Environmental Response Research Unit

Main Research Fields :
Related Research Fields :
Environmental Science / Agricultural Sciences
Keywords :
Potassium / Cesium / Transporter and ion channel / Abiotic stress tolerance / Phytoremediation
Project :
Innovative Plant Biotechnology

Plant nutrient use eficiency, seaweeds survival mechanism, developing methods for removal of unwanted metals from the environment

Unit Leader

Ryoung Shin Ph.D.

Ryoung Shin

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Ph.D., Graduate School of Biotechnology, Korea University, Korea
Postdoctoral Fellow, Donald Danforth Plant Science Center, USA
Assistant Domain Member, Donald Danforth Plant Science Center, USA
Unit Leader, Regulatory Network Research Unit, RIKEN Plant Science Center
Unit Leader, Regulatory Network Research Unit, RIKEN Center for Sustainable Resource Science
Unit Leader, Environmental Response Research Unit, RIKEN Center for Sustainable Resource Science (-current)


RIKEN Center for Sustainable Resource Science
Environmental Response Research Unit


1-7-22 Suehiro, Tsurumi, Yokohama, Kanagawa 230-0045 Japan
#C604 6F Central Research Building

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Environmental Response Research Unit
Potassium is one of major nutrients for plant growth, and lack of it has entailed increased use of fertilizers. However, increased fertilizer usage does not result in comparable production increase, and excess fertilizer run-off creates soil pollution. Growing ecological awareness necessitates new solutions to increase agricultural production without endangering the environment, and achieve food security via sustainable agriculture. As solutions to these issues, we aim to elucidate the components of plant potassium sensing and deficiency signaling in Arabidopsis using various approaches. In parallel, we are using a marine red macroalga, Pyropia yezoensis (susabinori) in order to understand the mechanisms that enable seaweeds to survive in salty condition and to compare these mechanisms with those of the land plant Arabidopsis thaliana in terms of Na+/K+ homeostasis. In addition, to establish a new method of phytoremediation, chemical screenings to elucidate the chemicals which affect cesium and heavy metals uptake in plants were conducted and the characterization of selected chemicals are on-going using multidisciplinary approaches. As an extension, the roles of these selected chemicals for the removal of unwanted metals contamination are studying. We are also intensively elucidating regulatory components of unwanted metals uptake that selectively inhibit/suppress/prevent uptake of metals from contaminated soil.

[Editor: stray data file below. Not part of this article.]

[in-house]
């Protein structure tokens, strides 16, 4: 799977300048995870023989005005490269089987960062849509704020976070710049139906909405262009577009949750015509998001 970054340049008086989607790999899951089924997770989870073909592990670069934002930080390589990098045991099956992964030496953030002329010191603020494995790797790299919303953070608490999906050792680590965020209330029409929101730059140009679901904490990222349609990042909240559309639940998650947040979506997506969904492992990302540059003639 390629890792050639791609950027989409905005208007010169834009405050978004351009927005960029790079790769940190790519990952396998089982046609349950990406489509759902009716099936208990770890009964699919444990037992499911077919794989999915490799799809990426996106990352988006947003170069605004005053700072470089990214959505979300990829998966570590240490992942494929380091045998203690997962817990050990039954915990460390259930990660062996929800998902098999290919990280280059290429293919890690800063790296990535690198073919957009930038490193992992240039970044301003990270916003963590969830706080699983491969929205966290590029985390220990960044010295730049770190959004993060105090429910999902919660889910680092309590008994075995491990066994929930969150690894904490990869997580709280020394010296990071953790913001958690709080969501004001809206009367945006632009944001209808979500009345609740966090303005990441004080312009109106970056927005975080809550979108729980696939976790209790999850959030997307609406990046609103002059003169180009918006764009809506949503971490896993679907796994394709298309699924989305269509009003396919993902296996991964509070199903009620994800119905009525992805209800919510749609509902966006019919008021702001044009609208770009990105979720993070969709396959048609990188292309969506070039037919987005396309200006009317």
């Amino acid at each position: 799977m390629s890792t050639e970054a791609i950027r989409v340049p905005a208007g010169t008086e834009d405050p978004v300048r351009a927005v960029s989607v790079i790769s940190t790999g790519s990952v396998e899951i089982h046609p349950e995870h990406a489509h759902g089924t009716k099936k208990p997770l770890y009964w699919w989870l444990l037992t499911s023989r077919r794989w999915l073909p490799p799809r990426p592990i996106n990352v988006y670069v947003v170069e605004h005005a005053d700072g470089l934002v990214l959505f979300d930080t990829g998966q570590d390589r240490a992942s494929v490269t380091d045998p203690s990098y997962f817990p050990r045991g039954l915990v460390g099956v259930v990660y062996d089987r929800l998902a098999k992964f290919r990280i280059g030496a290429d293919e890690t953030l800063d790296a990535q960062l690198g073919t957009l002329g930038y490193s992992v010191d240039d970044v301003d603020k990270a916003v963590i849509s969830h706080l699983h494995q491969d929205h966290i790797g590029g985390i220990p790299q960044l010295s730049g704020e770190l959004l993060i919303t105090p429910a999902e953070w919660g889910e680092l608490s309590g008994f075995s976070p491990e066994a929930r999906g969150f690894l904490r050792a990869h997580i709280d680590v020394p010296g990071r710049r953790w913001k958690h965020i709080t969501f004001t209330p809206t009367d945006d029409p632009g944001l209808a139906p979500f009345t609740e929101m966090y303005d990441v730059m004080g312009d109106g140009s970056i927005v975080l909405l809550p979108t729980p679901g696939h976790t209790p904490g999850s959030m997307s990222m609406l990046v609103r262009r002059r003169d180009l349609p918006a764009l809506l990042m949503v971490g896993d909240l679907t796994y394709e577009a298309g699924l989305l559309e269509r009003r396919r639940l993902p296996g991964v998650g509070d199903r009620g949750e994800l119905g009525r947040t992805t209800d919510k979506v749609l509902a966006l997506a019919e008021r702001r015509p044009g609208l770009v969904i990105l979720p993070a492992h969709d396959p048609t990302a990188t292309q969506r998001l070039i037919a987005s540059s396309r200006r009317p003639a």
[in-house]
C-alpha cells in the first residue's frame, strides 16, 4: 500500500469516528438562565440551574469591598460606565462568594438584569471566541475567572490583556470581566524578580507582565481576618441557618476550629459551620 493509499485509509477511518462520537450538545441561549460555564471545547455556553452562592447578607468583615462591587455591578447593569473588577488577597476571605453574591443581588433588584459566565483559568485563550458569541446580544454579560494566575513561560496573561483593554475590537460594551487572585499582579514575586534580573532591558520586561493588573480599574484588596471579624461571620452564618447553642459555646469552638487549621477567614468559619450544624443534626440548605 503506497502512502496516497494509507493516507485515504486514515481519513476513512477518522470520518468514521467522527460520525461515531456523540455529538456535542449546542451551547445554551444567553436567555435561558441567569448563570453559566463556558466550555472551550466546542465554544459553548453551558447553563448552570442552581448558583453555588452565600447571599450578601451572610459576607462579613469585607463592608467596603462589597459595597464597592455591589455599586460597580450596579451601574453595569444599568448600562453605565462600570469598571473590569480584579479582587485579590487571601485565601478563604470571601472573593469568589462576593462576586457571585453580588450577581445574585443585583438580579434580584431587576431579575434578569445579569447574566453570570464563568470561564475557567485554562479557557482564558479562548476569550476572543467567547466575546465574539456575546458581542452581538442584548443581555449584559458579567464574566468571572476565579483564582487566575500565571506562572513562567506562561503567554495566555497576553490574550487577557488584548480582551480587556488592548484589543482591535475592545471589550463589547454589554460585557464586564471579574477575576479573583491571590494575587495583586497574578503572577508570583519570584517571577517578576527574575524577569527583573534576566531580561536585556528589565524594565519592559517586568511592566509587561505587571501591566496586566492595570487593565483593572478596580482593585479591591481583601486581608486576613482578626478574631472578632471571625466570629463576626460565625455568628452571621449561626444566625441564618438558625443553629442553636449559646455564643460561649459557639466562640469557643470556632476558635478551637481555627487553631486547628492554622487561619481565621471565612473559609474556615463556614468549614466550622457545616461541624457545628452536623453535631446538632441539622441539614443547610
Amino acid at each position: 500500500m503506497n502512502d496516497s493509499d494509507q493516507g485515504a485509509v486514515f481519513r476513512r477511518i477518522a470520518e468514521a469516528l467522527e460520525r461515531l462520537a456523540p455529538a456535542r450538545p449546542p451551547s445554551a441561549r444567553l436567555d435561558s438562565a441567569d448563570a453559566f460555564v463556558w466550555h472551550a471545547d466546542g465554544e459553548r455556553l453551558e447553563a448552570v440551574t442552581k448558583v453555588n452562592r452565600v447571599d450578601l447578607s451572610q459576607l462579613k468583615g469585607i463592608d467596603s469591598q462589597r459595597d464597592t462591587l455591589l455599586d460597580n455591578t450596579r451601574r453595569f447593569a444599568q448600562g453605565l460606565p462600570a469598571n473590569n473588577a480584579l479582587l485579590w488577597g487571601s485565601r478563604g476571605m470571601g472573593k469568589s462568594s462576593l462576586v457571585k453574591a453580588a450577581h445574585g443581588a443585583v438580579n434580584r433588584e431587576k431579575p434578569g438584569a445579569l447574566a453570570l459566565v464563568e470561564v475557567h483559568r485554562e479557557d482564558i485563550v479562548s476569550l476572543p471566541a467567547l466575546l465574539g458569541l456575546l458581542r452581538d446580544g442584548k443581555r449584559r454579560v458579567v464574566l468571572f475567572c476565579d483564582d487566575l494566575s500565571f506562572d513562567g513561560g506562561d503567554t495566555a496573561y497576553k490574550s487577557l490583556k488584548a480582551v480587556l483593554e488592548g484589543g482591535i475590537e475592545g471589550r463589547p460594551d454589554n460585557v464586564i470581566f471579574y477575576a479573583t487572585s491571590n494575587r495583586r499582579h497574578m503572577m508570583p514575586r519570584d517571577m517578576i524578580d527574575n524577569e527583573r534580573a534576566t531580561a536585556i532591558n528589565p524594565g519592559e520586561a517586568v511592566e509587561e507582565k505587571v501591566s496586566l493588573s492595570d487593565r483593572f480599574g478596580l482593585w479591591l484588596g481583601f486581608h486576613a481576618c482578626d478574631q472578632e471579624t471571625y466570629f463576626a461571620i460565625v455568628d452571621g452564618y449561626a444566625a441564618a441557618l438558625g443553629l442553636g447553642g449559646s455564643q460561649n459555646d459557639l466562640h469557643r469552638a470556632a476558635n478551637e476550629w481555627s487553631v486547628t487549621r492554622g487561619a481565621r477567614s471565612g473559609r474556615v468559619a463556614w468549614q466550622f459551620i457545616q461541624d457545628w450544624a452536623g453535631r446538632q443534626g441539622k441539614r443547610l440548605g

1. Dissection of signaling cascades in plant response to nutrient deprivation
  2. Improvement of plant nutrient use efficiency in response to nutrient limitation
  3. Understanding of marine macroalgae life in the marine environment
  4. Establishment of remediation methods for land contaminated with unwanted metals using plants and chemical compounds
Regulatory components of nutrient sensing and metabolic process in plants
Roadmap to develop high efficiency cesium phytoremediation